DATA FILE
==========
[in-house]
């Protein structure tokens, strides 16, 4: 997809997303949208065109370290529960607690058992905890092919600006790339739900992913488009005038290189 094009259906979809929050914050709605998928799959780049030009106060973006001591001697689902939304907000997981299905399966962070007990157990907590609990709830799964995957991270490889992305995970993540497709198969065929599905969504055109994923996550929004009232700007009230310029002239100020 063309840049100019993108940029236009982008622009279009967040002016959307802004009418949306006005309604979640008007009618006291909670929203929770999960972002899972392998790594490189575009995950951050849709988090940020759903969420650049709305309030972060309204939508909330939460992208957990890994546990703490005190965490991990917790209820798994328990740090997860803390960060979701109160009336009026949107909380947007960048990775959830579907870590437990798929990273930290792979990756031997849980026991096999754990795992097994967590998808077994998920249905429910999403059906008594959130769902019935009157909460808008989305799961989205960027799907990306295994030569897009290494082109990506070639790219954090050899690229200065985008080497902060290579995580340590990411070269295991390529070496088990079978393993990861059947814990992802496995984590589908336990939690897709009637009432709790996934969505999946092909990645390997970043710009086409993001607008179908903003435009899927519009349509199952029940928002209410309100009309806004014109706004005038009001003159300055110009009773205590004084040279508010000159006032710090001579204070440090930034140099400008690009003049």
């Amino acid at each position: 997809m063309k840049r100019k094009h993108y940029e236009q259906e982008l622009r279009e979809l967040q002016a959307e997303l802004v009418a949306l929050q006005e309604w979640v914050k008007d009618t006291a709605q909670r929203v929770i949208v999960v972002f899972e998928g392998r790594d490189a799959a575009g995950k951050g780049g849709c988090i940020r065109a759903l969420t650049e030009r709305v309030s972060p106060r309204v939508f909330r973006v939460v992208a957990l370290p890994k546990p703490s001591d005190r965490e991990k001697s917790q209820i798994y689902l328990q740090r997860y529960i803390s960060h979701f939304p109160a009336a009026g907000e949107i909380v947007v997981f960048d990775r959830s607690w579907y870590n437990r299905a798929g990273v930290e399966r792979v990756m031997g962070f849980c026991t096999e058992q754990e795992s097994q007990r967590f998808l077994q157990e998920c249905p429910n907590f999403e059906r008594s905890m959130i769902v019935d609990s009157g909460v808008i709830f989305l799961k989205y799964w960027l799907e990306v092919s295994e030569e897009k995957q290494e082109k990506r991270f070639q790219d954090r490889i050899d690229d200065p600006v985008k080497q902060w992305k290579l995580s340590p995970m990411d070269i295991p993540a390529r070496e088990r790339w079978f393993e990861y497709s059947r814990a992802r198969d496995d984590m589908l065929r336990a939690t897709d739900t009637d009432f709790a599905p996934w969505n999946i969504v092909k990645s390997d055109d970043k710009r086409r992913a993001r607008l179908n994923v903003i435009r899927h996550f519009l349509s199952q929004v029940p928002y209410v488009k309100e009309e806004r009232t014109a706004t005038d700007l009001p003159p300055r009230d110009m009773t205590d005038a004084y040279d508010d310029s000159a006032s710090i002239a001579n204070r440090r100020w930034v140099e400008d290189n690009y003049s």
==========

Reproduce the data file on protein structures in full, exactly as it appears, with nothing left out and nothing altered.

[in-house]
């Protein structure tokens, strides 16, 4: 997809997303949208065109370290529960607690058992905890092919600006790339739900992913488009005038290189 094009259906979809929050914050709605998928799959780049030009106060973006001591001697689902939304907000997981299905399966962070007990157990907590609990709830799964995957991270490889992305995970993540497709198969065929599905969504055109994923996550929004009232700007009230310029002239100020 063309840049100019993108940029236009982008622009279009967040002016959307802004009418949306006005309604979640008007009618006291909670929203929770999960972002899972392998790594490189575009995950951050849709988090940020759903969420650049709305309030972060309204939508909330939460992208957990890994546990703490005190965490991990917790209820798994328990740090997860803390960060979701109160009336009026949107909380947007960048990775959830579907870590437990798929990273930290792979990756031997849980026991096999754990795992097994967590998808077994998920249905429910999403059906008594959130769902019935009157909460808008989305799961989205960027799907990306295994030569897009290494082109990506070639790219954090050899690229200065985008080497902060290579995580340590990411070269295991390529070496088990079978393993990861059947814990992802496995984590589908336990939690897709009637009432709790996934969505999946092909990645390997970043710009086409993001607008179908903003435009899927519009349509199952029940928002209410309100009309806004014109706004005038009001003159300055110009009773205590004084040279508010000159006032710090001579204070440090930034140099400008690009003049």
């Amino acid at each position: 997809m063309k840049r100019k094009h993108y940029e236009q259906e982008l622009r279009e979809l967040q002016a959307e997303l802004v009418a949306l929050q006005e309604w979640v914050k008007d009618t006291a709605q909670r929203v929770i949208v999960v972002f899972e998928g392998r790594d490189a799959a575009g995950k951050g780049g849709c988090i940020r065109a759903l969420t650049e030009r709305v309030s972060p106060r309204v939508f909330r973006v939460v992208a957990l370290p890994k546990p703490s001591d005190r965490e991990k001697s917790q209820i798994y689902l328990q740090r997860y529960i803390s960060h979701f939304p109160a009336a009026g907000e949107i909380v947007v997981f960048d990775r959830s607690w579907y870590n437990r299905a798929g990273v930290e399966r792979v990756m031997g962070f849980c026991t096999e058992q754990e795992s097994q007990r967590f998808l077994q157990e998920c249905p429910n907590f999403e059906r008594s905890m959130i769902v019935d609990s009157g909460v808008i709830f989305l799961k989205y799964w960027l799907e990306v092919s295994e030569e897009k995957q290494e082109k990506r991270f070639q790219d954090r490889i050899d690229d200065p600006v985008k080497q902060w992305k290579l995580s340590p995970m990411d070269i295991p993540a390529r070496e088990r790339w079978f393993e990861y497709s059947r814990a992802r198969d496995d984590m589908l065929r336990a939690t897709d739900t009637d009432f709790a599905p996934w969505n999946i969504v092909k990645s390997d055109d970043k710009r086409r992913a993001r607008l179908n994923v903003i435009r899927h996550f519009l349509s199952q929004v029940p928002y209410v488009k309100e009309e806004r009232t014109a706004t005038d700007l009001p003159p300055r009230d110009m009773t205590d005038a004084y040279d508010d310029s000159a006032s710090i002239a001579n204070r440090r100020w930034v140099e400008d290189n690009y003049s």